Story at a glance
- Historically, females have been underrepresented in research on autism.
- A new study suggests the reason behind this could be use of a screening tool that tends to exclude autistic females.
- The gender gap could hinder development of effective interventions for women and girls and result in underdiagnosis.
Women tend to be excluded from studies on autism and this disparity can hinder accurate diagnoses and the development of useful interventions for both women and girls.
That’s according to researchers at the Massachusetts Institute of Technology (MIT) who carried out an investigation on a commonly used screening test, the Autism Diagnostic Observation Schedule (ADOS). The ADOS is used to confirm autism diagnosis among patients prior to study enrollment based on social interaction, communication, play, and repetitive behaviors.
Researchers found that in a sample of 145 adults who already had a preexisting community diagnosis of autism — received from a general medical practitioner, neuropsychologist, and/or a mental health provider — the tool excluded autistic females at a rate over 2.5 times higher than that of autistic males.
Comparing the sex ratios in this sample to larger publicly available datasets on over 40,000 adults revealed community diagnoses resulted in significantly more equal sex ratios compared with confirmatory diagnostic assessments like ADOS, authors wrote in the journal Autism Research.
Although males are four times as likely as females to be diagnosed with the condition, recently experts have called for more female representation in studies which in the past have included small female sample sizes or excluded the patients altogether.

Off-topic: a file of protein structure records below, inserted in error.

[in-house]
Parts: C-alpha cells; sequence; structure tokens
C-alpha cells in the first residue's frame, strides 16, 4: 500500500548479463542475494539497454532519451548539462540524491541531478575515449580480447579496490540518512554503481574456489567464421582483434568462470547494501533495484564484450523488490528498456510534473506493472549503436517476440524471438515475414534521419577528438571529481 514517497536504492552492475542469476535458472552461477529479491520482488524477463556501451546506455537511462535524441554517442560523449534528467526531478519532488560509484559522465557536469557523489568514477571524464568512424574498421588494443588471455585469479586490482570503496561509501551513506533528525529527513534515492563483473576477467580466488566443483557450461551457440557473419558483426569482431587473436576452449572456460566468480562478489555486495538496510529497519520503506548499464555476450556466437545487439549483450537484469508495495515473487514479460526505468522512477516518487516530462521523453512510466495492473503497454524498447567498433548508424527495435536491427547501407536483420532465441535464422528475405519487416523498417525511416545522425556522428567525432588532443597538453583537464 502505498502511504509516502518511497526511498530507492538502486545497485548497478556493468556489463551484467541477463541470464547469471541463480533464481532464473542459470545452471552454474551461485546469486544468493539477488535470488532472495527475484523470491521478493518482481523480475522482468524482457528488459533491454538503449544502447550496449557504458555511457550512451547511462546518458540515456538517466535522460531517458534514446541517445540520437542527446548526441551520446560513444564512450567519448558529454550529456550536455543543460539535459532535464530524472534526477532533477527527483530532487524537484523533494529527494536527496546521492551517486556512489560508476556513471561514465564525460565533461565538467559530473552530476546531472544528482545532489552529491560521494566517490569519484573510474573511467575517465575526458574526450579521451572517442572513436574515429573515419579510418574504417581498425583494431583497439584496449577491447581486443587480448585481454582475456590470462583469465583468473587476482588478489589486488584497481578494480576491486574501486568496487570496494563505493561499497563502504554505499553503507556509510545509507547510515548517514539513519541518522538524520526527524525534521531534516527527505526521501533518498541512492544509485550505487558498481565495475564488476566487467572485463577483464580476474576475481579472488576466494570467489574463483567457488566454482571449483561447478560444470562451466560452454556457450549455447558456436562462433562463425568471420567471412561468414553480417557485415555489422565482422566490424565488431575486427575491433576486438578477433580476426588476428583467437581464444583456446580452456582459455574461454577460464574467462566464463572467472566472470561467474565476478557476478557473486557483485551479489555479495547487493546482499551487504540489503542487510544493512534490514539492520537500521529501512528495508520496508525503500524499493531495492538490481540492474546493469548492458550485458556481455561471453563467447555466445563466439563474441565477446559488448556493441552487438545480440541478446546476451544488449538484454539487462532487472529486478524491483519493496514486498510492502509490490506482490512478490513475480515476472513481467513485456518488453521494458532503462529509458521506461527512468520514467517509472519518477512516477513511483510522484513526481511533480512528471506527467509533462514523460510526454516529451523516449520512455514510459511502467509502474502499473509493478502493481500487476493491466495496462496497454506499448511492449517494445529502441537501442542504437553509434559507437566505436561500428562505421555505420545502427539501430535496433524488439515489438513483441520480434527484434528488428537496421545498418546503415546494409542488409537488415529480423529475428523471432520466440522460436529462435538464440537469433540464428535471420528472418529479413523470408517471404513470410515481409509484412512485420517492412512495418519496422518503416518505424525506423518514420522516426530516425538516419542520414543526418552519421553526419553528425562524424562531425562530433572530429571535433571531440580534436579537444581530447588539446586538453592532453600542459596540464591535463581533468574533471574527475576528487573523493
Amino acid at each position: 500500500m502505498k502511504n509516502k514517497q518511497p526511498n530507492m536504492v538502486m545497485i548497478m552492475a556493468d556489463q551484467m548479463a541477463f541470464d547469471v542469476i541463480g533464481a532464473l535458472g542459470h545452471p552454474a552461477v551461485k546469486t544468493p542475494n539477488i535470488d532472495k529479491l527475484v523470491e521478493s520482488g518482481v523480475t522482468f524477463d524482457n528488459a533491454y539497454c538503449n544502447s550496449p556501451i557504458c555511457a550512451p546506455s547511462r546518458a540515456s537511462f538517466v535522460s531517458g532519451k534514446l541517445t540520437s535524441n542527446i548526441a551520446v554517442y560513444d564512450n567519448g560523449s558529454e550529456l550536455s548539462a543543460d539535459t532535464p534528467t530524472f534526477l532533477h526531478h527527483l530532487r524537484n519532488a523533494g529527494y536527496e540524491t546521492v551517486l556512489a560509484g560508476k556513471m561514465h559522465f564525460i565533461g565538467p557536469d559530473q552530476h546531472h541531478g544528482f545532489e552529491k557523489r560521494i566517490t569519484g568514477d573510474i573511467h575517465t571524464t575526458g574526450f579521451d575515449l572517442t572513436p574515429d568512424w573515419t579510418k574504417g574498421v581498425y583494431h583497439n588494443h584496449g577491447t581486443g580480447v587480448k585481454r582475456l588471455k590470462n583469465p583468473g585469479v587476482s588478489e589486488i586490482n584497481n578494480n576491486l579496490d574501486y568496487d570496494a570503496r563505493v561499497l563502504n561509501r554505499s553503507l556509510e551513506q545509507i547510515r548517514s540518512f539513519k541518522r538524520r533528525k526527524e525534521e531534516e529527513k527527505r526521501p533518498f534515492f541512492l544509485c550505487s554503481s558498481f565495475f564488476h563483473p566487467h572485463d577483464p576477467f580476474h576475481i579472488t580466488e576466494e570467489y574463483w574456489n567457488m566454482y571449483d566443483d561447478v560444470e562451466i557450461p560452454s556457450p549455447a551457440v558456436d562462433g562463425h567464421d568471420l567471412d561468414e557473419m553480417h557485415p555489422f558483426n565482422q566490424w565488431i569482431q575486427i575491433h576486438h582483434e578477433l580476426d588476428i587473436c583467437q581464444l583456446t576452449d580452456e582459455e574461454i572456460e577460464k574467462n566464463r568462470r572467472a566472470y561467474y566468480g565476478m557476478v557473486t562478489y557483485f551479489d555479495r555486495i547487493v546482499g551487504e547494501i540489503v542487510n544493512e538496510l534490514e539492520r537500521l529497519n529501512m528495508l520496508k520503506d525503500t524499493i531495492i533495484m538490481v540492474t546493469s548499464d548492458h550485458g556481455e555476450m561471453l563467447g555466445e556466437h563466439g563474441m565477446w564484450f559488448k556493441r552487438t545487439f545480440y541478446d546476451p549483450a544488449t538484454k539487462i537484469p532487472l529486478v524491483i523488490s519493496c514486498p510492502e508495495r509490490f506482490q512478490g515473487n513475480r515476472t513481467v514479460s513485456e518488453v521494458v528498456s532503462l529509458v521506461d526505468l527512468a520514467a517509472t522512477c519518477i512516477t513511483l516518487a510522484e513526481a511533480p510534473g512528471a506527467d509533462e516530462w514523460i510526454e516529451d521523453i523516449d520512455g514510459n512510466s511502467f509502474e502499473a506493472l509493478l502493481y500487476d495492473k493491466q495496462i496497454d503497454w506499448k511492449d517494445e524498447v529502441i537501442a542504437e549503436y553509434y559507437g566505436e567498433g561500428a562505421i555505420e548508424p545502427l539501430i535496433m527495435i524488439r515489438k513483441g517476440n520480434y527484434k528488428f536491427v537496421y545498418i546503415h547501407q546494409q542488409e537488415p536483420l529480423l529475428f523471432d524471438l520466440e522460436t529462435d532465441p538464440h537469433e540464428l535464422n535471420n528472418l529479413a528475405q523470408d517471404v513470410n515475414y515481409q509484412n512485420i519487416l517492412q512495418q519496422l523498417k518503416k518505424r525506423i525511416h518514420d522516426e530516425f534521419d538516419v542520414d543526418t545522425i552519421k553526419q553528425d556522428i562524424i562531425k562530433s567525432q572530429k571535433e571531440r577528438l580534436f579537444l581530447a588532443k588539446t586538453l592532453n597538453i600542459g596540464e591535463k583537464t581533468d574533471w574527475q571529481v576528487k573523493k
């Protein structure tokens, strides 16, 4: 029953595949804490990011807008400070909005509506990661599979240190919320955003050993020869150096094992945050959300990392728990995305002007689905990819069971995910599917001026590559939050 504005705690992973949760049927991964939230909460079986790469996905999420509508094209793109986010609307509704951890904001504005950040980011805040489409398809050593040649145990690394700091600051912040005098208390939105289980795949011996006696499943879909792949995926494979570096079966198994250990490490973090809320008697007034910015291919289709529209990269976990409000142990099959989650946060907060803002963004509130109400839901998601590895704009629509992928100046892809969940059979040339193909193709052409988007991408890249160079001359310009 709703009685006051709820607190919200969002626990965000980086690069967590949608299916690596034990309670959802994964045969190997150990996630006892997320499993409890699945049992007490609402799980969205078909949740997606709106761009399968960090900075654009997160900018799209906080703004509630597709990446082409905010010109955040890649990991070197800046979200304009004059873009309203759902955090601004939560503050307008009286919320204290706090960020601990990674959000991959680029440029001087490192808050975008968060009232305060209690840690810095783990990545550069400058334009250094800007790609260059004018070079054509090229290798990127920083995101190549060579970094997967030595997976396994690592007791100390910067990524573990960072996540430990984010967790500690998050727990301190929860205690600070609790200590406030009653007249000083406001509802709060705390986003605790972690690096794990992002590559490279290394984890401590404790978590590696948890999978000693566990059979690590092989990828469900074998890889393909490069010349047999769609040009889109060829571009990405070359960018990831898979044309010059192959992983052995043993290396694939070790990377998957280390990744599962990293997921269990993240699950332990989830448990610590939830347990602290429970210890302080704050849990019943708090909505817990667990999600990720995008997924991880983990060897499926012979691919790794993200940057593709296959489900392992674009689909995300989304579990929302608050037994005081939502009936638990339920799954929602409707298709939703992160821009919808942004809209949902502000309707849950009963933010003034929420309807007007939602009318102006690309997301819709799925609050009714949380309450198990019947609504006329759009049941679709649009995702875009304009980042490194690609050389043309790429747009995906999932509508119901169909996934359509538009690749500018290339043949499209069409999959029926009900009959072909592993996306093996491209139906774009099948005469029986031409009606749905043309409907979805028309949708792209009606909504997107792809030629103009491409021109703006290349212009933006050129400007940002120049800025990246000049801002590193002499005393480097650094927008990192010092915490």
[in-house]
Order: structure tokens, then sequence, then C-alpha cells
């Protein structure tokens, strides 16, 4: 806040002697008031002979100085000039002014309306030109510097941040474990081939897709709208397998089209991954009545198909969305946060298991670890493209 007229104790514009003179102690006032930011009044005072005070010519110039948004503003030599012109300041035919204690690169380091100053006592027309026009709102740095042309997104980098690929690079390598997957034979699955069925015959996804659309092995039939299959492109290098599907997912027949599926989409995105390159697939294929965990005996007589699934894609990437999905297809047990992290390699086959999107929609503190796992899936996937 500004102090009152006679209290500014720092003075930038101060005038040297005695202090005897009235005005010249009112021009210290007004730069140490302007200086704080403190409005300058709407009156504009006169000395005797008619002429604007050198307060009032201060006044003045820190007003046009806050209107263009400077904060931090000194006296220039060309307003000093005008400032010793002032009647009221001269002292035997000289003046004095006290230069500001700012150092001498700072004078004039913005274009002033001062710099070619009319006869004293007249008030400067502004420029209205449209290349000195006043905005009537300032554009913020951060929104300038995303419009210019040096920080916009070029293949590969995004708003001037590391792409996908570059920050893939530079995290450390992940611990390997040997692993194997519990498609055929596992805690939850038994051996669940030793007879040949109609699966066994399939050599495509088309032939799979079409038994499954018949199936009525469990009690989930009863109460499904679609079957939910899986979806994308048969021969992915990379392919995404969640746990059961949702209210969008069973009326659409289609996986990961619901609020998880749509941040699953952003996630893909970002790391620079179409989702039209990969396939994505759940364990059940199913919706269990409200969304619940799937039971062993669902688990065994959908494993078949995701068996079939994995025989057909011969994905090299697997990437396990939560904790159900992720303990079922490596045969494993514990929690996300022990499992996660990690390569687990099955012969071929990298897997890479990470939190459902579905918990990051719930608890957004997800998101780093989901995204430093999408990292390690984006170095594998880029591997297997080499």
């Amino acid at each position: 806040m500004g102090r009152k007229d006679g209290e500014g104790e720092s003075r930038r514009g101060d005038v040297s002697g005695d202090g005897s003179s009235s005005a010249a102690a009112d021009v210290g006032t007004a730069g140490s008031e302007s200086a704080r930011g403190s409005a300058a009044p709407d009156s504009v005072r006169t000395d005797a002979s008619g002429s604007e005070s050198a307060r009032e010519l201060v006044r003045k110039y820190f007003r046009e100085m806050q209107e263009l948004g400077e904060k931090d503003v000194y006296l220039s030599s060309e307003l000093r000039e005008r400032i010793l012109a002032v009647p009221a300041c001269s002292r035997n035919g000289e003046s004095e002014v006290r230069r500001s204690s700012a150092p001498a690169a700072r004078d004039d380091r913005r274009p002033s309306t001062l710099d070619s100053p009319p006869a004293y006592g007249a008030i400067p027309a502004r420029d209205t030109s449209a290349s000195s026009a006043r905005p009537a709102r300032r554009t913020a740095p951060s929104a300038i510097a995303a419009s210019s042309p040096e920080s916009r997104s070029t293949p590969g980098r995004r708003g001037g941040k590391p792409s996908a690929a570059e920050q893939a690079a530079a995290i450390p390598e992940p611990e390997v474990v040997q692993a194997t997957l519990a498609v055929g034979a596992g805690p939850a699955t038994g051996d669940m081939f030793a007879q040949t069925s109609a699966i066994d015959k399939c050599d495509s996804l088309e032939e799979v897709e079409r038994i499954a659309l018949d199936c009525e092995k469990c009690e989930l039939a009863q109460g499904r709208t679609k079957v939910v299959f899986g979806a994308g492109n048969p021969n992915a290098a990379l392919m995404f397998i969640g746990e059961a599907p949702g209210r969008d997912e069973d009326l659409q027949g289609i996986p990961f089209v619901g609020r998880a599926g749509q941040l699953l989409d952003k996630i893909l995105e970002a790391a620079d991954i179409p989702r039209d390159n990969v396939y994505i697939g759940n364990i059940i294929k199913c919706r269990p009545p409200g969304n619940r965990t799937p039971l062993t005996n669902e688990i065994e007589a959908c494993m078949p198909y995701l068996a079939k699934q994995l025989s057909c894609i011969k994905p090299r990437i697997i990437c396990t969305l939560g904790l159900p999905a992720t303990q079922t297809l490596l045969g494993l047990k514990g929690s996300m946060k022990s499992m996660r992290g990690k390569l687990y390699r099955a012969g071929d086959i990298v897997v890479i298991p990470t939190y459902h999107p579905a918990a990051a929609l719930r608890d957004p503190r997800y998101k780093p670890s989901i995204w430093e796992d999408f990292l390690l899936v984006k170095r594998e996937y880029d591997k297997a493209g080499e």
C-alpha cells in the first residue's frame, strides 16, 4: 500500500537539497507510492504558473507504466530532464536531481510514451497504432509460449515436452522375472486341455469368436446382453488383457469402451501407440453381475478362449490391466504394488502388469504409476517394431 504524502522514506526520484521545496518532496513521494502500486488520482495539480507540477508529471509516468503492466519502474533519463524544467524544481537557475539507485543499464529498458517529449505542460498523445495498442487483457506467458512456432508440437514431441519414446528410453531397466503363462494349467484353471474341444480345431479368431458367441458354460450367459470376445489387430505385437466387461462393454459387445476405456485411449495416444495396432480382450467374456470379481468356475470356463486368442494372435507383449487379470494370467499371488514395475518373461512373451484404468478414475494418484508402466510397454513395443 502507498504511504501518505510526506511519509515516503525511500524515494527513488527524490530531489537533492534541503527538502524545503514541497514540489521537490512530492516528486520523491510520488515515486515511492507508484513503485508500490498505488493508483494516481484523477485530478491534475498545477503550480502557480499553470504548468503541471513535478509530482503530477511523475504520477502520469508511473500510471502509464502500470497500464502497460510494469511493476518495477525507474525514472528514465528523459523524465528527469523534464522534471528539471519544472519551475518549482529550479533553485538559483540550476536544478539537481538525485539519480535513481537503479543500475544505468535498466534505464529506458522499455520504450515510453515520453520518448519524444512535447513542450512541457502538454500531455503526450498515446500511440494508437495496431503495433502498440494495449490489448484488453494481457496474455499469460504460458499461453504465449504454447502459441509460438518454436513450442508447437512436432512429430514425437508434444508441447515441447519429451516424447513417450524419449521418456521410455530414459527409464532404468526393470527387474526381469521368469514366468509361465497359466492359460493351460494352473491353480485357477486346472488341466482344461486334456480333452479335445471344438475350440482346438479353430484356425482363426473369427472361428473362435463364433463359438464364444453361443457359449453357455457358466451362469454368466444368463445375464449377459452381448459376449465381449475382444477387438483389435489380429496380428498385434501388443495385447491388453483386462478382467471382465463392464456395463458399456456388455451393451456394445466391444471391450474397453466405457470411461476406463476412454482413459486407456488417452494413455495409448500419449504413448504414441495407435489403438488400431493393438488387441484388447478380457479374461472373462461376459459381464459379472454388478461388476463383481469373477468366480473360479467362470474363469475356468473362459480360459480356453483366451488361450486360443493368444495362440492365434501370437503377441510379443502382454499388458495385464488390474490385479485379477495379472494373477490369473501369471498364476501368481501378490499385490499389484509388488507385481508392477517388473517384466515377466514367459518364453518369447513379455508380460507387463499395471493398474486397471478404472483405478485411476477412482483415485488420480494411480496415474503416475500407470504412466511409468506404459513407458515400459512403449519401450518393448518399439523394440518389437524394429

Because of this, female diagnoses could be missed altogether and an already small pool of study subjects is further reduced.
“I think the findings favor having a more inclusive approach and widening the lens to end up being less biased in terms of who participates in research,” said co-author John Gabrieli, the Grover Hermann Professor of Health Sciences and Technology and a professor of brain and cognitive sciences at MIT in a statement.
“The more we understand autism in men and women and nonbinary individuals, the better services and more accurate diagnoses we can provide.”
Doctors can use a variety of screening tests to diagnose individuals with autism spectrum disorders, but use of these measures is not required.
The ADOS test was originally developed using a mainly male sample, researchers noted, which may explain why it excludes so many females. Thus, an implicit bias in how autism is defined may be present, Gabrieli said.
Female patients with autism tend to differ from males particularly when it comes to symptoms involving social communication.
“The goal is that research should directly inform treatment, therapies, and public perception,” added co-author Anila D’Mello, a former MIT postdoc and an assistant professor at the University of Texas Southwestern.
“If the research is saying that there aren’t females with autism, or that the brain basis of autism only looks like the patterns established in males, then you’re not really helping females as much as you could be, and you’re not really getting at the truth of what the disorder might be.”
The team plans to conduct more research on sex- and gender-based differences in autism and hope to expand gender categories to include nonbinary and transgender patients.